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Demolition underway at Sakumono Ramsar site to ward off encroachers

This morning, officials of the Greater Accra Regional Security Council and the Lands Ministry have started demolishing structures on waterways at the Sakumono Ramsar site.

The move is to help avert any possible flooding situation similar to what happened in Weija and surrounding areas a few weeks ago.

The 1,200 acres of the Sakumono Ramsar site hold thousands of gallons of water each year to prevent flooding in the surrounding communities.

But this is now under threat due to mass encroachment on the land.

Areas like East Legon and the Tema Motorway have been predicted to flood in the near future if the site goes extinct.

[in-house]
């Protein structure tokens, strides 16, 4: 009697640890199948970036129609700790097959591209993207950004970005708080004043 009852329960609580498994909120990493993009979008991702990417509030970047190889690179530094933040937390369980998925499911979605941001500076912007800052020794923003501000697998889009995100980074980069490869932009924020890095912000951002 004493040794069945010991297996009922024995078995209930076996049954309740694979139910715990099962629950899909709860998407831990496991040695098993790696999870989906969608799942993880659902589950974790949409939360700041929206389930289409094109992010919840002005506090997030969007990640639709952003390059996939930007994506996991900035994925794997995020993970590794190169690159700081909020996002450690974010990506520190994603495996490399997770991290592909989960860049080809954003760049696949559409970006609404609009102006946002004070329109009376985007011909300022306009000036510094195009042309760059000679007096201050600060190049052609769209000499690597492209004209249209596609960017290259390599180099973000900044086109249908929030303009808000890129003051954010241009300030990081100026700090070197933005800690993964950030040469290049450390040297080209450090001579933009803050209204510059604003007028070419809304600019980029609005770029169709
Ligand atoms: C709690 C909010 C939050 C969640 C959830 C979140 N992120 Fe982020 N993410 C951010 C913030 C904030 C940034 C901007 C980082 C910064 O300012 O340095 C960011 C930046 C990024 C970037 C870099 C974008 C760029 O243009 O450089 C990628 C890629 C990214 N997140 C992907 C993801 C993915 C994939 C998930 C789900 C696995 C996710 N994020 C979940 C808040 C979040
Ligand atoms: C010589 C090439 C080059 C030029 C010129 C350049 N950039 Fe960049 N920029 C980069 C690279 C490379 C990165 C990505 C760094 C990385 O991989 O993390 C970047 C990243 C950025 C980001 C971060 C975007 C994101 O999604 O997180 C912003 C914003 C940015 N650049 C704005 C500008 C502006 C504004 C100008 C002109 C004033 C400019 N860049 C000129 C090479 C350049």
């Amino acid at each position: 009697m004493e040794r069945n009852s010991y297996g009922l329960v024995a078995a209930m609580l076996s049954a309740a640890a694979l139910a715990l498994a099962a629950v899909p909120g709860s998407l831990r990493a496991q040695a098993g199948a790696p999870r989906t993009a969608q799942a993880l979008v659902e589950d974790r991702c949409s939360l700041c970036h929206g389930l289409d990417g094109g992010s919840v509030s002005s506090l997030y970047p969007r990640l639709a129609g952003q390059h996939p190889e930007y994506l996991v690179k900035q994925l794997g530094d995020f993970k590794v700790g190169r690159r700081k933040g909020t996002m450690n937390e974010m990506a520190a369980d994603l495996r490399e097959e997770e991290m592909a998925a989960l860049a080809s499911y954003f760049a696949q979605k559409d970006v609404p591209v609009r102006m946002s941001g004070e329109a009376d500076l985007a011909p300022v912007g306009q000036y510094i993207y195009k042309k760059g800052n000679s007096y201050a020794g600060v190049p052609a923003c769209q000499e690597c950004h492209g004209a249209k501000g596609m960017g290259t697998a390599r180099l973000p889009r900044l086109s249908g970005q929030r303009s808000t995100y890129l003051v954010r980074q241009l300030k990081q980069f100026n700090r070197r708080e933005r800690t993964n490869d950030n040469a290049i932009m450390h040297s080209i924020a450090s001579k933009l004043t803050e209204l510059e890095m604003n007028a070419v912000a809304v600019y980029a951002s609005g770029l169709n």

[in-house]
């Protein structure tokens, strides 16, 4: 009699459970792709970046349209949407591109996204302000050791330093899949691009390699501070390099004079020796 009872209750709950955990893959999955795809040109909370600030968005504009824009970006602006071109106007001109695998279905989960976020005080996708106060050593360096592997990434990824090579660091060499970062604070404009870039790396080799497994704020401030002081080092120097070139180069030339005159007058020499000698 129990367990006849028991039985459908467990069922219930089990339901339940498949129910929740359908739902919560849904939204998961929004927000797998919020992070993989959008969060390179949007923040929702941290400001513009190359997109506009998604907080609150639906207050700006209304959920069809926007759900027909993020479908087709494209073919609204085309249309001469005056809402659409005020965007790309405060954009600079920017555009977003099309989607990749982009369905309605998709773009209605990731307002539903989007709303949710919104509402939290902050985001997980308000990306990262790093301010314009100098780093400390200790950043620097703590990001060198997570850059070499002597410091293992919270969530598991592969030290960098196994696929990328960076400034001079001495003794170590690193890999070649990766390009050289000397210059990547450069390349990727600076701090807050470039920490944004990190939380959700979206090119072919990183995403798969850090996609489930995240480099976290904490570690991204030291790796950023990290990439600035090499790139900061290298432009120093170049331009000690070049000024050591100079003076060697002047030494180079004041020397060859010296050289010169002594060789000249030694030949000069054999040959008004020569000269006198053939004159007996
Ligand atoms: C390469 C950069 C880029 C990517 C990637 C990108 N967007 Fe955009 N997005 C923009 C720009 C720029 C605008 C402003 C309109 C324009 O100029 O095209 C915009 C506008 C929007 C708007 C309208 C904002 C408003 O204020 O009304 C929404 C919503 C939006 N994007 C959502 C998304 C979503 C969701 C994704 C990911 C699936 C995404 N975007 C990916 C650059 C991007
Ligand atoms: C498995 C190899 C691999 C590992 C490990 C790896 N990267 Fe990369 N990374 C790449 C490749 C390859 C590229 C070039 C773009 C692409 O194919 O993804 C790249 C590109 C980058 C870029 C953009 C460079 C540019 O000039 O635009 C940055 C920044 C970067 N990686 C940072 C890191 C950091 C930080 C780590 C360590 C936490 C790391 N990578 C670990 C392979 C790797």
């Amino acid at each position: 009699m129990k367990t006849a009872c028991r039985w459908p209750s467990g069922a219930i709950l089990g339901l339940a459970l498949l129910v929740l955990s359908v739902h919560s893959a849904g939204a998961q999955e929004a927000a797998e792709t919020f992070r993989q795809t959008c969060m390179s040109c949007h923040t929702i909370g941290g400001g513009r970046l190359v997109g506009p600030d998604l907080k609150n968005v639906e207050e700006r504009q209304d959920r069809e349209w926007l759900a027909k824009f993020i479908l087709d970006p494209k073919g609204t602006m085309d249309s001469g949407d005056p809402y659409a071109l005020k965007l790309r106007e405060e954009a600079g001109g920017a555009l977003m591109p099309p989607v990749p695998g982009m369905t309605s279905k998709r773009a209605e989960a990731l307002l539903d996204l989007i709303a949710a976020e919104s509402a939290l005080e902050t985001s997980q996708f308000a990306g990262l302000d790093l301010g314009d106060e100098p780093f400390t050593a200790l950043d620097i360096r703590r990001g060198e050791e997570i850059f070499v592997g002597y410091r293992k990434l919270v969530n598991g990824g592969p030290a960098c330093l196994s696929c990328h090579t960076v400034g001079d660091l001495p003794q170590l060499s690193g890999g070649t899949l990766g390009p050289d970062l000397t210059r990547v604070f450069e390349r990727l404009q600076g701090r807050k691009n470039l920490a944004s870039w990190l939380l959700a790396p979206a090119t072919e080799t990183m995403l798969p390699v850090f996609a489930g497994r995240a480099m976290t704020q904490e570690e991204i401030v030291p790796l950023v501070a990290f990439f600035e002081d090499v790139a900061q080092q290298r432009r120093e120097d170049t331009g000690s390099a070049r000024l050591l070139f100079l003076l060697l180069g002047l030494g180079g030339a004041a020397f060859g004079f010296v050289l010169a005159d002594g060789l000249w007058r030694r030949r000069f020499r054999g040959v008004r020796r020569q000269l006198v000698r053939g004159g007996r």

Today’s project is being spearheaded by Greater Accra Regional Minister, Henry Quartey.

Ahead of the exercise, he told JoyNews that occupants of the land have been given enough notification to leave adding that the move has been endorsed by traditional authorities there.

“We’ve been talking about Ramsar in the last two months; we believe we’ve had over 70 days’ notice, which is enough for them. Any time we speak, they go ahead and build with impunity,” he insisted.

Originally spanning over 3,500 acres, the Sakumono Ramsar site is one of five in Ghana. It serves as holding bays for thousands of gallons of rainwater from the adjoining communities.

According to a 2019 report by the Center for Remote Sensing and Geographic Information Services (CERGIS), if care is not taken, the Ramsar site may soon exist no more.


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